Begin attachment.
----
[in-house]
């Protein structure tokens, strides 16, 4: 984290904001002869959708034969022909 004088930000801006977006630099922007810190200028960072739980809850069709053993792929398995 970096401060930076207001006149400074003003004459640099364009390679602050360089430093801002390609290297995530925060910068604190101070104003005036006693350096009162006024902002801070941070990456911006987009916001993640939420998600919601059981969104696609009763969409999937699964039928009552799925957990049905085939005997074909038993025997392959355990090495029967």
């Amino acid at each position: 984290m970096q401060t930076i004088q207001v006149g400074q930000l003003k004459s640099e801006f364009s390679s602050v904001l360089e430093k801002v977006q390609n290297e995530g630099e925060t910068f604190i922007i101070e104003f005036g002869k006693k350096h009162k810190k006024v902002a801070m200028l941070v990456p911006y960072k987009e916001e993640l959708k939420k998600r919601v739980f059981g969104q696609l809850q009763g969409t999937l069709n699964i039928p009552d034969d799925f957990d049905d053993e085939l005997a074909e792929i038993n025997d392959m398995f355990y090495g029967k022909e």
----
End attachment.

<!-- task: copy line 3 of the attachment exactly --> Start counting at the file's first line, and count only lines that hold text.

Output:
């Amino acid at each position: 984290m970096q401060t930076i004088q207001v006149g400074q930000l003003k004459s640099e801006f364009s390679s602050v904001l360089e430093k801002v977006q390609n290297e995530g630099e925060t910068f604190i922007i101070e104003f005036g002869k006693k350096h009162k810190k006024v902002a801070m200028l941070v990456p911006y960072k987009e916001e993640l959708k939420k998600r919601v739980f059981g969104q696609l809850q009763g969409t999937l069709n699964i039928p009552d034969d799925f957990d049905d053993e085939l005997a074909e792929i038993n025997d392959m398995f355990y090495g029967k022909e």